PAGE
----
A couple of former LifeChurch.tv designers have begun designing toys. I had coffee with James and Chase last week over Skype, and we chatted about their idea and the Kickstarter campaign that first failed, then succeeded.
James Hugo and Chase Layman were a couple of friends working at LifeChurch.tv and they had the idea to build some toys. They weren’t wanting to turn this into a business or even sell the toys to others, they just wanted to make their own toys they could be proud of. Unfortunately, they researched the project and found out how expensive it was – not exactly a hobby activity.
Fast forward a couple of years when they got the itch to start their own company. They’re both entrepreneurs and felt the need to let other leaders step up and fill their roles at the church. So last year they launched Wheelhouse – a graphic design company in Edmond, Oklahoma.
In their new roles at this studio, they found the time to work on their pet project – these steampunk toys. Thus the Rivals project was birthed. And this introduces their first struggle.
They took to Kickstarter to market and sell their product. They knew they needed funding. They set up the site, poured money into advertising, and waited for the dollars to roll in. Unfortunately, the Kickstarter deadline ended and they didn’t get funded. Crash and burn.
A few months later, though, they did another Kickstarter campaign. When this deadline finished, they were 235% funded. Here-in lies the story and the lesson we can learn.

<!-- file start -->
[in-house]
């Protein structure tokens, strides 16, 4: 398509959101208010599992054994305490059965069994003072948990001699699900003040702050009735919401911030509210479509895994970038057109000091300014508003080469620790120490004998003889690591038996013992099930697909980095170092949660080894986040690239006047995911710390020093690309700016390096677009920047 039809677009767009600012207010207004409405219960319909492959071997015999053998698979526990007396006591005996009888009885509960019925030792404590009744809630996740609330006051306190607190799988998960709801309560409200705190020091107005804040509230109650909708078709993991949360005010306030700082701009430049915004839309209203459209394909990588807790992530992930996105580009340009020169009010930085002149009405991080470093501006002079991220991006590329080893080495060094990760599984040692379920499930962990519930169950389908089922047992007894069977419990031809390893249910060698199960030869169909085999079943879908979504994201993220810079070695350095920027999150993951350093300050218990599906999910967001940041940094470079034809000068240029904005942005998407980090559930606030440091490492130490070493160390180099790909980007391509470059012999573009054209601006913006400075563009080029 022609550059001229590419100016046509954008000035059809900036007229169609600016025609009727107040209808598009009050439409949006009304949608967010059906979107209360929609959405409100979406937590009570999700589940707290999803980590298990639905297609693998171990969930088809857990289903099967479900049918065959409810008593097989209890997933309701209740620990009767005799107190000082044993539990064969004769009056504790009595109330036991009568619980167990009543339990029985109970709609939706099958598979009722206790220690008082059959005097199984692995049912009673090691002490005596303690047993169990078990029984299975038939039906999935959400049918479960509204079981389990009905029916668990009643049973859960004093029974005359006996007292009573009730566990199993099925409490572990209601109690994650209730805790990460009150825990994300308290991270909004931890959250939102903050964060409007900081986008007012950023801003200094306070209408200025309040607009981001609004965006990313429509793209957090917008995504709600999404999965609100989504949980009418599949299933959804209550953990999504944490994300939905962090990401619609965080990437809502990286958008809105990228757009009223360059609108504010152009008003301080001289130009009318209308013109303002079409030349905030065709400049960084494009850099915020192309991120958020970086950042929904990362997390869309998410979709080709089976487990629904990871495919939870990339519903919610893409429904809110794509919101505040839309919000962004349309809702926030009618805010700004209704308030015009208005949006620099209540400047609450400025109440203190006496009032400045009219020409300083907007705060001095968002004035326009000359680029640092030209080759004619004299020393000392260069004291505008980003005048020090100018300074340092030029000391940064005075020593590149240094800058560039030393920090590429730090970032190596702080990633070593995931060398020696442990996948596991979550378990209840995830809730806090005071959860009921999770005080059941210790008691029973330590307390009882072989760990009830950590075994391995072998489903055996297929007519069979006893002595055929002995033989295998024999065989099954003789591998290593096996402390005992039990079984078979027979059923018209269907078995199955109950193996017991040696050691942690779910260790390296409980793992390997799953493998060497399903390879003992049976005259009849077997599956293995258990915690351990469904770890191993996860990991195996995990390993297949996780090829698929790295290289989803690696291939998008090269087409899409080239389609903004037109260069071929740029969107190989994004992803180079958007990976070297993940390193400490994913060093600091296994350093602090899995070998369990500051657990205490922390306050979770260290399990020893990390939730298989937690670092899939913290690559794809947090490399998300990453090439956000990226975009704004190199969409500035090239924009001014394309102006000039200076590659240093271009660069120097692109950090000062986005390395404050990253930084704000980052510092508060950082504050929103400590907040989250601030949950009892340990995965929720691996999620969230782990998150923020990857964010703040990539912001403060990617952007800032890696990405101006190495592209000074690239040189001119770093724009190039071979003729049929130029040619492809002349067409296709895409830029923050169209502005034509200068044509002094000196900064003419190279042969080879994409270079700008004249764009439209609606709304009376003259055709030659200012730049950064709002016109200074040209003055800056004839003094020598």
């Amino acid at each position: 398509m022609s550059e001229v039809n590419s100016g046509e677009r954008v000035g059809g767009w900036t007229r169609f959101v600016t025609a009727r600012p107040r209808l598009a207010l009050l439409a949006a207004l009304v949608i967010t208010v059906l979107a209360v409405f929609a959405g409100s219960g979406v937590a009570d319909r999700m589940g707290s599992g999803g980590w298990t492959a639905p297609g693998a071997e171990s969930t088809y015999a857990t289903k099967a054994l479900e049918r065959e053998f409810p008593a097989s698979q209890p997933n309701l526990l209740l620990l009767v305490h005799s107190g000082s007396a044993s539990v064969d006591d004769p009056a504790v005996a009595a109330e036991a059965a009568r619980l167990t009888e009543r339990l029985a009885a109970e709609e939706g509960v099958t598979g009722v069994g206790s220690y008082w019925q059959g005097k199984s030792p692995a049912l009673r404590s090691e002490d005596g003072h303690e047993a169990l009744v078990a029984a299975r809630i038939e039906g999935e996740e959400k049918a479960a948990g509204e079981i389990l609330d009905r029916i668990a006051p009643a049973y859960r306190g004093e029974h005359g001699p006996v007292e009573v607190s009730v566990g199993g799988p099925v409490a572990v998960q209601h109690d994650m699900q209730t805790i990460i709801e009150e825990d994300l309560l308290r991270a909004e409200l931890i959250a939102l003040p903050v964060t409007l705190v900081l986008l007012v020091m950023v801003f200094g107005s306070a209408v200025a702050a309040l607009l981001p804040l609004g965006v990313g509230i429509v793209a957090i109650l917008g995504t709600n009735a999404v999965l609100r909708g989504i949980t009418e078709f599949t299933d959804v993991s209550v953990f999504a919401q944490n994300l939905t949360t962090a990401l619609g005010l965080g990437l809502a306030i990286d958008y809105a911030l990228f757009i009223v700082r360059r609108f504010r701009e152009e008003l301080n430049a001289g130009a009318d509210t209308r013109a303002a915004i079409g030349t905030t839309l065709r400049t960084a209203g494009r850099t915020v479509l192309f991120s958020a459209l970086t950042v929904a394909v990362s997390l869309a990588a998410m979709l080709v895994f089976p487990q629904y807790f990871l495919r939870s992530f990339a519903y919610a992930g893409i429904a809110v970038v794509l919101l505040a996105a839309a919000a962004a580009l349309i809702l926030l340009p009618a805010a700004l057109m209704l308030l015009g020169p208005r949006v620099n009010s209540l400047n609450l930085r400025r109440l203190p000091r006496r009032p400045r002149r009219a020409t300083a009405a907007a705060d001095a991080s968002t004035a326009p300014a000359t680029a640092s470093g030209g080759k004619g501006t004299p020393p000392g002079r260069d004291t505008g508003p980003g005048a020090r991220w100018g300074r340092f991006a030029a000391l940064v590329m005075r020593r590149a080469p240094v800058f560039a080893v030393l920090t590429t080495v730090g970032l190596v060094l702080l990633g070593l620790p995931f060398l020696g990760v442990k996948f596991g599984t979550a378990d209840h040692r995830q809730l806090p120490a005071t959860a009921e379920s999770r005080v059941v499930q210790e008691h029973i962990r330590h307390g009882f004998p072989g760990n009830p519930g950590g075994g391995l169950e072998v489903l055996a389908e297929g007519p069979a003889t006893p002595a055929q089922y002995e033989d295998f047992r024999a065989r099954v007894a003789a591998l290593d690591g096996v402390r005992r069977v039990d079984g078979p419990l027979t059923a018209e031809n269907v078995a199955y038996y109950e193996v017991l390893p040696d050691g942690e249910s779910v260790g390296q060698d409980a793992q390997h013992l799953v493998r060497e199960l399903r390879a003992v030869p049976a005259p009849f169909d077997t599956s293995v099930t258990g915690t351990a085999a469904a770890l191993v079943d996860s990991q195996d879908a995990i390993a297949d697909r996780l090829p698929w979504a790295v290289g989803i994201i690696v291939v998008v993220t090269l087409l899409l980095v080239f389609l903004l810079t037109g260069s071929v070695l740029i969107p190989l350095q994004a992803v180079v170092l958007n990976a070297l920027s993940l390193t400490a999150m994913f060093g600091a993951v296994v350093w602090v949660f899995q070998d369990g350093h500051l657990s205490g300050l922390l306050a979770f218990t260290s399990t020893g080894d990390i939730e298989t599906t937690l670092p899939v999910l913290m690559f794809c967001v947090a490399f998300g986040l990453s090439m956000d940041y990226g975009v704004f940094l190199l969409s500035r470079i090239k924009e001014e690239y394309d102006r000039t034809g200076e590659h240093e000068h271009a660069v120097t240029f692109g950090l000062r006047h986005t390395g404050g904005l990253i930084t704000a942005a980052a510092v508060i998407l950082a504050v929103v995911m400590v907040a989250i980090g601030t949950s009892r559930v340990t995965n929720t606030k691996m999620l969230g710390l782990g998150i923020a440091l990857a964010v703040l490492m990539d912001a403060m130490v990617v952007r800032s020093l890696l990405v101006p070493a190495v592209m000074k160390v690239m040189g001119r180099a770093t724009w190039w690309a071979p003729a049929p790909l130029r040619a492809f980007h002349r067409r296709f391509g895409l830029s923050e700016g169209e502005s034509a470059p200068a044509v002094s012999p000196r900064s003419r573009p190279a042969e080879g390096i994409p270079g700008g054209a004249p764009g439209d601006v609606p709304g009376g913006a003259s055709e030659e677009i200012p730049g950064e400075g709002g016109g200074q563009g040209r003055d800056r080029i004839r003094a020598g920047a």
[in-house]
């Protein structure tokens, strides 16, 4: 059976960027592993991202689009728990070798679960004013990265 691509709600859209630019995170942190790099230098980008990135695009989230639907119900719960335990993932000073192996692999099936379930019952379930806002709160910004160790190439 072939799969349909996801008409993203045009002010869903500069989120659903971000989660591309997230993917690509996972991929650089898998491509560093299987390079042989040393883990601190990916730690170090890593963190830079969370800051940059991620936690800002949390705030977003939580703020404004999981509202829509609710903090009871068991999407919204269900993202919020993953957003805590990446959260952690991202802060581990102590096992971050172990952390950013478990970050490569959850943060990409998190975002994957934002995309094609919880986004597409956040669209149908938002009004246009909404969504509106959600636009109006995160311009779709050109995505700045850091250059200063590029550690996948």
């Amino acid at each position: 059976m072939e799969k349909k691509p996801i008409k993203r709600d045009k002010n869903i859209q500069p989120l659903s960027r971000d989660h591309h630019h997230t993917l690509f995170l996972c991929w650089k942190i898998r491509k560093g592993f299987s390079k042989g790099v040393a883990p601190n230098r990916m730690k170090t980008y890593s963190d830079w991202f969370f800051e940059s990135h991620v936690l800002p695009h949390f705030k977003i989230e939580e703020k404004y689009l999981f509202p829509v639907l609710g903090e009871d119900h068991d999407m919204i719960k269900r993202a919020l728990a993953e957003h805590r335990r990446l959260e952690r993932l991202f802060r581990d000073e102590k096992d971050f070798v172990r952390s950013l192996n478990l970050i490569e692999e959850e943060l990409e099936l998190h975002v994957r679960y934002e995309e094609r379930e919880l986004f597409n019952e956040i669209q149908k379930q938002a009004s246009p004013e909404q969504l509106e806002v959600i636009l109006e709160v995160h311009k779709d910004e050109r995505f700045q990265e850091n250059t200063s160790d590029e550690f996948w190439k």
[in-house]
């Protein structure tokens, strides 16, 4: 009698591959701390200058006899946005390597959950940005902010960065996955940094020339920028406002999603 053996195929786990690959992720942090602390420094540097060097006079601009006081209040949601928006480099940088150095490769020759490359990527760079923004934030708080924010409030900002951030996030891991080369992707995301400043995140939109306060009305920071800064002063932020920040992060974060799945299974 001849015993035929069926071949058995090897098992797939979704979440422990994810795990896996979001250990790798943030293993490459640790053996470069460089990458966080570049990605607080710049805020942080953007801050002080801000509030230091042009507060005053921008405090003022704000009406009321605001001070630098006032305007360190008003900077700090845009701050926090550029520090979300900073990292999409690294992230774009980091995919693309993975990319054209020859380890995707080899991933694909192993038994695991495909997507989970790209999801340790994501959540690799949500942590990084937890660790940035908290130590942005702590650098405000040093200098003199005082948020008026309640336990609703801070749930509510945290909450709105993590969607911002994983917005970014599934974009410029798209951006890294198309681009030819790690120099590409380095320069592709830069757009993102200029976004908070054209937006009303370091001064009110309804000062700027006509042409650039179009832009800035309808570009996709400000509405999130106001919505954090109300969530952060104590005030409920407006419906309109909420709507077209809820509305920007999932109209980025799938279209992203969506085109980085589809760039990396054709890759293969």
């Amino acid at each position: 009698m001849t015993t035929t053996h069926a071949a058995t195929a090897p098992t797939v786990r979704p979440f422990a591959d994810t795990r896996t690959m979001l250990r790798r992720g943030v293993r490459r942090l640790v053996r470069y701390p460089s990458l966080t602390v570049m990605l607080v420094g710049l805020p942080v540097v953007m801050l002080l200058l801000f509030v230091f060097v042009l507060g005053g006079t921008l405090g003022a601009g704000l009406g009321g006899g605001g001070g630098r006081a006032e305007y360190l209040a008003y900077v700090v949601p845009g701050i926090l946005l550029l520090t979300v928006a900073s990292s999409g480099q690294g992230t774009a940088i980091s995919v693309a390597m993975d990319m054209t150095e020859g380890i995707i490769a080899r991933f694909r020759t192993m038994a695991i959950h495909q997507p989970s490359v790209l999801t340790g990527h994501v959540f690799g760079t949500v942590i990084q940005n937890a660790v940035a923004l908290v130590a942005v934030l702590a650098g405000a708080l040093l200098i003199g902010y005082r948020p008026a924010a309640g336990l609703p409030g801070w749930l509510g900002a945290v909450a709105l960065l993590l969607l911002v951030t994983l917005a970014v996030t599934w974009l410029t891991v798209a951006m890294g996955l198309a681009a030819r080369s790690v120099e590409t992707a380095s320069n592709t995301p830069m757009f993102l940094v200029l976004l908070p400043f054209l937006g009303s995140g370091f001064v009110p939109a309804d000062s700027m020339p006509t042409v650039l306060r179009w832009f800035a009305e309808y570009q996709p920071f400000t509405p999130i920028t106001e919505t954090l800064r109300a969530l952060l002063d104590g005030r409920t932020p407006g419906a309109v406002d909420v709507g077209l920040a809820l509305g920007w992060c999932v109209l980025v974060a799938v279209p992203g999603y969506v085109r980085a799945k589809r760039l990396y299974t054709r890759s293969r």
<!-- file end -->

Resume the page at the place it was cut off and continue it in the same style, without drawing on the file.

Money and advertising doesn’t help you get the word out. That’s what they tried the first round. But the second time, they worked on relationship. They stopped thinking of their toy as a product to sell, they thought of it as something they wanted to make with the help of other people. They connected with folks on Instagram and Facebook. They let people become part of the project instead of just customers. It became the collective group’s product, not just James and Chase’s. And that made all the difference.
Their product ships in July. And it’s because they brought people into the experience. They made them part of the project.
How are you making your congregation part of your project? How are they buying into the vision – not just your vision, but the collective vision?